The major feature of Totogan Pines is a maturing stand of northern dry-mesic forest in the southern portion of the site, found along a winding stretch of the Totagatic River. The forest is dominated by red pine averaging 16 inches in diameter with some individuals over 20 inches. This pine stand is of natural origin, a rare occurrence in this part of the state, especially with trees of this size. The forest also contains occasional white pine and scattered to moderately dense northern pin oak and red maple. Big-tooth aspen and paper birch are widely scattered throughout. Overall shrub density is low. Herbaceous vegetation is common and includes cow-wheat, Canada mayflower, whorled loosestrife, and American starflower.
The riparian zone is almost exclusively steep banks dominated by jack and red pine with lesser amounts of bur oak. Small terraces are occasionally present and contain bur oak with northern pin oak as an associate. The ground layer of the riparian terrace is dominated by wetland species such as blue joint grass, false dragonhead, and poison ivy. The northwest portion of the site contains a wetland complex including forested seeps running into an oxbow lake, and spring runs bordered by bands and pockets of northern sedge meadow and alder thicket. The springs and spring runs originate in a tamarack swamp, in places mixed with swamp hardwoods and black spruce. The central part of the site contains a relatively open landscape that has been harvested in the recent past.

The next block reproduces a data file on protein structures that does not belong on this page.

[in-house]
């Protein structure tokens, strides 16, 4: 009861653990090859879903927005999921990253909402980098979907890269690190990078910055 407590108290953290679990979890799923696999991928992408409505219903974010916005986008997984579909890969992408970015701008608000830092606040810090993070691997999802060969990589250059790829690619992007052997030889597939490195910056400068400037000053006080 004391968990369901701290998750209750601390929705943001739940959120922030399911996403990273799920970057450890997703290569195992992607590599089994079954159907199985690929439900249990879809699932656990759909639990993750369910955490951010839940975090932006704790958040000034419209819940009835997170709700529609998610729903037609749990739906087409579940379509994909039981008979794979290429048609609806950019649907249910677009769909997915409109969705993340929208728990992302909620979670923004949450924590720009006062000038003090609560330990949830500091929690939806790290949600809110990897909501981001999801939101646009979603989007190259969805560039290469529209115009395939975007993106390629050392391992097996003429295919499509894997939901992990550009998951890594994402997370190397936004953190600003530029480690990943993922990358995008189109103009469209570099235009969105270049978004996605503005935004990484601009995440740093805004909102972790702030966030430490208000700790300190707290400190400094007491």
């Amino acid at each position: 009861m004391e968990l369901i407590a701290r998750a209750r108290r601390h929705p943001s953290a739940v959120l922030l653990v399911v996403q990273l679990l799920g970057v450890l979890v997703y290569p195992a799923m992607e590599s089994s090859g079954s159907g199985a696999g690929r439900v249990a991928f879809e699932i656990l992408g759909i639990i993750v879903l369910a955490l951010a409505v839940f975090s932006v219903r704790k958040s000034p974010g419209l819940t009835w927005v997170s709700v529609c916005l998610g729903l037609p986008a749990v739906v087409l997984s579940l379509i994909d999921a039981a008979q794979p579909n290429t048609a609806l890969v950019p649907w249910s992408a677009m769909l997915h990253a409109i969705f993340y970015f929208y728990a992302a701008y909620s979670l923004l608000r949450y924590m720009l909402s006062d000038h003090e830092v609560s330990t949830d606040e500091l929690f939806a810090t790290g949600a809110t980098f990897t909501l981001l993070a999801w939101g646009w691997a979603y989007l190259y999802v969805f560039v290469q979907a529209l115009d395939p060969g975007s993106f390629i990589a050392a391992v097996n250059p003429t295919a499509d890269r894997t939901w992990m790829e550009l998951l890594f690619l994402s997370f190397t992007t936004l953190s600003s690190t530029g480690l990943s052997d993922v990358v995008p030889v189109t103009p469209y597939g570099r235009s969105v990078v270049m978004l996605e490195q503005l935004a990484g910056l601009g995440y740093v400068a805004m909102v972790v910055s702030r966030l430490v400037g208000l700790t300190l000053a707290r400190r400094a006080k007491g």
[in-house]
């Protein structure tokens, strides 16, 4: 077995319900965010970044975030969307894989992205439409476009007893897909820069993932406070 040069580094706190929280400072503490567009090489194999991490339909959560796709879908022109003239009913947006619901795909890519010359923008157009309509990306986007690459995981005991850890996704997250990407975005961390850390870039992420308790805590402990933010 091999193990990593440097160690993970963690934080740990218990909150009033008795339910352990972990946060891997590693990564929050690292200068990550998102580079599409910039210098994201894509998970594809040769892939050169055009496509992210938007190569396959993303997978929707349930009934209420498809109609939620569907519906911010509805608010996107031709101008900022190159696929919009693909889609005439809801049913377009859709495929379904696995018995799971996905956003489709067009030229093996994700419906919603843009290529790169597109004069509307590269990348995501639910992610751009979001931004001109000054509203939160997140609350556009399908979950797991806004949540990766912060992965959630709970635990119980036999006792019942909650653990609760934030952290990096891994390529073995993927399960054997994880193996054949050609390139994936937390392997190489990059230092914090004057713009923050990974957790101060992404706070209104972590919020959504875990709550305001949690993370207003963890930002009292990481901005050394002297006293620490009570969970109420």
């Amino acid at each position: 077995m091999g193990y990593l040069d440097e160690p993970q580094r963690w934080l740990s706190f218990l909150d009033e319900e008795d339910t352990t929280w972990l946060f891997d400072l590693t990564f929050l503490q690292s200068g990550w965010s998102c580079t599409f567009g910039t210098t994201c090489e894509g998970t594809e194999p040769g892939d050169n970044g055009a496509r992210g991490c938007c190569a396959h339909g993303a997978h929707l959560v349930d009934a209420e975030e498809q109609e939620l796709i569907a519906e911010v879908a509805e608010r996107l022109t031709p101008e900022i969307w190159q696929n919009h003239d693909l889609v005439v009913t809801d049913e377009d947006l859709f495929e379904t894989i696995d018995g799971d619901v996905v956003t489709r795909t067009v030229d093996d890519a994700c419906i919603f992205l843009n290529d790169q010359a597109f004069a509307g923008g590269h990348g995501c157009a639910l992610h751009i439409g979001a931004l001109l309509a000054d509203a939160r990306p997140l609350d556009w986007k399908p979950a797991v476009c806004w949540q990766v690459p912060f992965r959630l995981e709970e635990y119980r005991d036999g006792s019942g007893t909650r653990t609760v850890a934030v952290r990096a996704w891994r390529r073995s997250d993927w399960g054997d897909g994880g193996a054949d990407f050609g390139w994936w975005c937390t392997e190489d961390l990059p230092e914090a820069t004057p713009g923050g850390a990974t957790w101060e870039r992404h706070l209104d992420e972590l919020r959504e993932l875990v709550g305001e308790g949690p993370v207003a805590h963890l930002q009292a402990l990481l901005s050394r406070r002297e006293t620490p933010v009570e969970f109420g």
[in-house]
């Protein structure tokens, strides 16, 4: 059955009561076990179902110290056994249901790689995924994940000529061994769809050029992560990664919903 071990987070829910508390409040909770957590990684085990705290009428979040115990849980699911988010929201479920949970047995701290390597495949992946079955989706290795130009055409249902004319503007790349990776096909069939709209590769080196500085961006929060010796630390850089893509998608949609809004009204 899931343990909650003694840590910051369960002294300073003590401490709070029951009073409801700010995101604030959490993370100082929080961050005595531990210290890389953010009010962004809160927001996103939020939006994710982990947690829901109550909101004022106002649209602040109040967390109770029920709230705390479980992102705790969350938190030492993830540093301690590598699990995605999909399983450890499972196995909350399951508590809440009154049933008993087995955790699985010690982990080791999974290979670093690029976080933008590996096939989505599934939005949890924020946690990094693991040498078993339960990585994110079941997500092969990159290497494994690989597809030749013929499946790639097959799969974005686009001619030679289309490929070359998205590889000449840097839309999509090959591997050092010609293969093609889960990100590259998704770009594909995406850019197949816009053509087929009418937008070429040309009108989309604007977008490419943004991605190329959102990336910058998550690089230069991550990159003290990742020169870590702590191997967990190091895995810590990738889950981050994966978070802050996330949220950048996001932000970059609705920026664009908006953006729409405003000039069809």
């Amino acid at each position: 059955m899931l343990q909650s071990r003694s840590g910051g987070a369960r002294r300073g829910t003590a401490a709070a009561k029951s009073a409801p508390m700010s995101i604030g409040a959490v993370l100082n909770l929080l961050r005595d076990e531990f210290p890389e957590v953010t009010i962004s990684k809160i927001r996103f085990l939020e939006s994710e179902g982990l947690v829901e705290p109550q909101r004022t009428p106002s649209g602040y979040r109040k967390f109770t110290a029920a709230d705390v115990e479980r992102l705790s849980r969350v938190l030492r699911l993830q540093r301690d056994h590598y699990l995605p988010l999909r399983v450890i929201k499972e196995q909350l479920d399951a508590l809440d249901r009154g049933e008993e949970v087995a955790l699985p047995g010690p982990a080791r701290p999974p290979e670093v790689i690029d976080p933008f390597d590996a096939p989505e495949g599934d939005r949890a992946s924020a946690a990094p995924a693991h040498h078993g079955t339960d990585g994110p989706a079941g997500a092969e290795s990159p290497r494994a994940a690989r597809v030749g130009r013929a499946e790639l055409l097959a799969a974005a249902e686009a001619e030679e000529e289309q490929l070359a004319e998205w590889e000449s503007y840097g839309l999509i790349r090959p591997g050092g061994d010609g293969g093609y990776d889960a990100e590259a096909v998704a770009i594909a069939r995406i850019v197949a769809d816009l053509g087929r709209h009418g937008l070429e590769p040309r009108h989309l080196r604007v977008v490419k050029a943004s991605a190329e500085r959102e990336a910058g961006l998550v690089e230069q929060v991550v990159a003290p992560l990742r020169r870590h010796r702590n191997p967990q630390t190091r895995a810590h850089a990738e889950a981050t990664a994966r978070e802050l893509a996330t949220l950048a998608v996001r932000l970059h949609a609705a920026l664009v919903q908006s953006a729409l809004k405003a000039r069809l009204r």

Scattered red pine is present along with occasional aspen and pin oak saplings. The shrub layer is dominated by dense waist-high hazelnut. Between the hazel thickets are patches of open barrens with a ground layer of species including big bluestem, little bluestem, hoary puccoon, rough blazing star, western sunflower, long-leaved bluets, butterfly weed, and harebell. Totogan Pines is owned by the DNR and was designated a State Natural Area in 2017.
Very few State Natural Areas have public facilities, but nearly all are open for a variety of recreational activities as indicated below. Generally, there are no picnic areas, restrooms, or other developments. Parking lots or designated parking areas are noted on individual SNA pages and maps. If a developed trail is present, it will normally be noted on the SNA map and/or under the Maps tab. A compass and topographic map or a GPS unit are useful tools for exploring larger, isolated SNAs.
The good majority of SNAs are isolated and have few or no facilities. Some SNAs have vehicle access lanes or parking lots, but their accessibility may vary depending on weather conditions. Parking lots and lanes are not plowed during winter. Hiking trails may be nonexistent or consist of undeveloped footpaths. A GPS unit or compass and a detailed topographic map are useful tools for exploring larger SNAs.
Entrance fees: Except for Parfrey's Glen, the Cambrian Outlook in the Dells of the Wisconsin River, SNAs within State Parks and some within State Forests, all other DNR-owned SNAs do not have any admission fees. For more information, see Wis. Admin. Code NR 45. For non-DNR-owned SNAs, we are unaware of any vehicle or admission fees. However, please contact the landowner for more information.